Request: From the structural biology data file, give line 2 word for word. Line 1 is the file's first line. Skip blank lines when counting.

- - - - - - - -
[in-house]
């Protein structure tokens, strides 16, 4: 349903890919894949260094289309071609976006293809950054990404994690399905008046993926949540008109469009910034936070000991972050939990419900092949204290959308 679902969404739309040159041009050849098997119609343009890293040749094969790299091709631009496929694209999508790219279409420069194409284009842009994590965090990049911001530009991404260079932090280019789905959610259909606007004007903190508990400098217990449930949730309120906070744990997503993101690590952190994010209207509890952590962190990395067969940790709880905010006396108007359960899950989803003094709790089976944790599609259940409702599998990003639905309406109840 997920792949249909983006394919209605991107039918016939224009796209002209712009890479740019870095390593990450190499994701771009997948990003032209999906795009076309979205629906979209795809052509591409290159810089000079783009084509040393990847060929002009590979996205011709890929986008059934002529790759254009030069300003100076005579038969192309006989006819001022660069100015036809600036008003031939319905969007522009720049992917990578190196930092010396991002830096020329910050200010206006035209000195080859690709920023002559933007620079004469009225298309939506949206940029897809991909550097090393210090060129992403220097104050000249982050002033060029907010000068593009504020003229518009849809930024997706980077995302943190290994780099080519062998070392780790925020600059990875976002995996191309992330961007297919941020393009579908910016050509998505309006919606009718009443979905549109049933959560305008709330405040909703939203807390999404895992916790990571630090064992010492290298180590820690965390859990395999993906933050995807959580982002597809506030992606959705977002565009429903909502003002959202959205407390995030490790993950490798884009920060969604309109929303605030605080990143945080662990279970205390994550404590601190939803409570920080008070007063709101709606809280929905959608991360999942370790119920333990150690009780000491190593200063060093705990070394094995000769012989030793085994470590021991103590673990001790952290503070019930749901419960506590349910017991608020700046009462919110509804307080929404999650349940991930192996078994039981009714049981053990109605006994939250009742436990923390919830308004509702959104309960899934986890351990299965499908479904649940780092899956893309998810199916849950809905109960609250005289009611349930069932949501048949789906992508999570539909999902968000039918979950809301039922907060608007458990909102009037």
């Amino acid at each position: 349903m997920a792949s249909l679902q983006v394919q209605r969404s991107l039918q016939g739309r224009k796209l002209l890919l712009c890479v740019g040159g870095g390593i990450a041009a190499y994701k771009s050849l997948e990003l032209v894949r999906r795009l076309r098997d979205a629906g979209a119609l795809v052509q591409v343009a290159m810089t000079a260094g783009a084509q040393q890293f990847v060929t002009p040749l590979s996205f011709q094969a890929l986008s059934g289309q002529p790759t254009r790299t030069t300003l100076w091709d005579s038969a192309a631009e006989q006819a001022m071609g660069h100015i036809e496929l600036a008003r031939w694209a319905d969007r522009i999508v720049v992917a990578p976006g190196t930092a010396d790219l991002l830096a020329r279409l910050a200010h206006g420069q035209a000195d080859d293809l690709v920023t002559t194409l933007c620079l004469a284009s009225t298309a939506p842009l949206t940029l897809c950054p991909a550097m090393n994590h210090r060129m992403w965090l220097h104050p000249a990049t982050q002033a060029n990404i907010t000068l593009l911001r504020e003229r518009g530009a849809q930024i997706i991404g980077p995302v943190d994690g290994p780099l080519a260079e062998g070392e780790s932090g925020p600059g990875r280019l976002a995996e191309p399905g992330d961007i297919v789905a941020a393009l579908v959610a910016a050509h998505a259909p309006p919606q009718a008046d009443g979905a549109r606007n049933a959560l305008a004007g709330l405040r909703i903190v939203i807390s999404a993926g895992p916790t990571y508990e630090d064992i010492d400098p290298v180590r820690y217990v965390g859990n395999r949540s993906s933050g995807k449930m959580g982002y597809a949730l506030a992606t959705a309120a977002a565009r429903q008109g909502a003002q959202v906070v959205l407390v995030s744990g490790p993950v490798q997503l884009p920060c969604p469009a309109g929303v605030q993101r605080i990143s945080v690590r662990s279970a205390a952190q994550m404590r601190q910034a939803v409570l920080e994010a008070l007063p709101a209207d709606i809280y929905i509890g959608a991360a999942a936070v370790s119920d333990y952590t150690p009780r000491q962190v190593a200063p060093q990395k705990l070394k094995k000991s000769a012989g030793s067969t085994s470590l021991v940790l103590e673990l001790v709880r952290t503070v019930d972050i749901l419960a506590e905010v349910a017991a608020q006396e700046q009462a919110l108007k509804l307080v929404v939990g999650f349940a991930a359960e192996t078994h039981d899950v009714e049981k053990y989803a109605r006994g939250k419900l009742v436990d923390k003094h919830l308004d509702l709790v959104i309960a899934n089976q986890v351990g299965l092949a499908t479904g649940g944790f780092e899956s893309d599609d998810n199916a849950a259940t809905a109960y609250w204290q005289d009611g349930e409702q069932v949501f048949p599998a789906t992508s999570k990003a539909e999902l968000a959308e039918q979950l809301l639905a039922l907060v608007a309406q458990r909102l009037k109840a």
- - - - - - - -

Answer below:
């Protein structure tokens, strides 16, 4: 349903890919894949260094289309071609976006293809950054990404994690399905008046993926949540008109469009910034936070000991972050939990419900092949204290959308 679902969404739309040159041009050849098997119609343009890293040749094969790299091709631009496929694209999508790219279409420069194409284009842009994590965090990049911001530009991404260079932090280019789905959610259909606007004007903190508990400098217990449930949730309120906070744990997503993101690590952190994010209207509890952590962190990395067969940790709880905010006396108007359960899950989803003094709790089976944790599609259940409702599998990003639905309406109840 997920792949249909983006394919209605991107039918016939224009796209002209712009890479740019870095390593990450190499994701771009997948990003032209999906795009076309979205629906979209795809052509591409290159810089000079783009084509040393990847060929002009590979996205011709890929986008059934002529790759254009030069300003100076005579038969192309006989006819001022660069100015036809600036008003031939319905969007522009720049992917990578190196930092010396991002830096020329910050200010206006035209000195080859690709920023002559933007620079004469009225298309939506949206940029897809991909550097090393210090060129992403220097104050000249982050002033060029907010000068593009504020003229518009849809930024997706980077995302943190290994780099080519062998070392780790925020600059990875976002995996191309992330961007297919941020393009579908910016050509998505309006919606009718009443979905549109049933959560305008709330405040909703939203807390999404895992916790990571630090064992010492290298180590820690965390859990395999993906933050995807959580982002597809506030992606959705977002565009429903909502003002959202959205407390995030490790993950490798884009920060969604309109929303605030605080990143945080662990279970205390994550404590601190939803409570920080008070007063709101709606809280929905959608991360999942370790119920333990150690009780000491190593200063060093705990070394094995000769012989030793085994470590021991103590673990001790952290503070019930749901419960506590349910017991608020700046009462919110509804307080929404999650349940991930192996078994039981009714049981053990109605006994939250009742436990923390919830308004509702959104309960899934986890351990299965499908479904649940780092899956893309998810199916849950809905109960609250005289009611349930069932949501048949789906992508999570539909999902968000039918979950809301039922907060608007458990909102009037």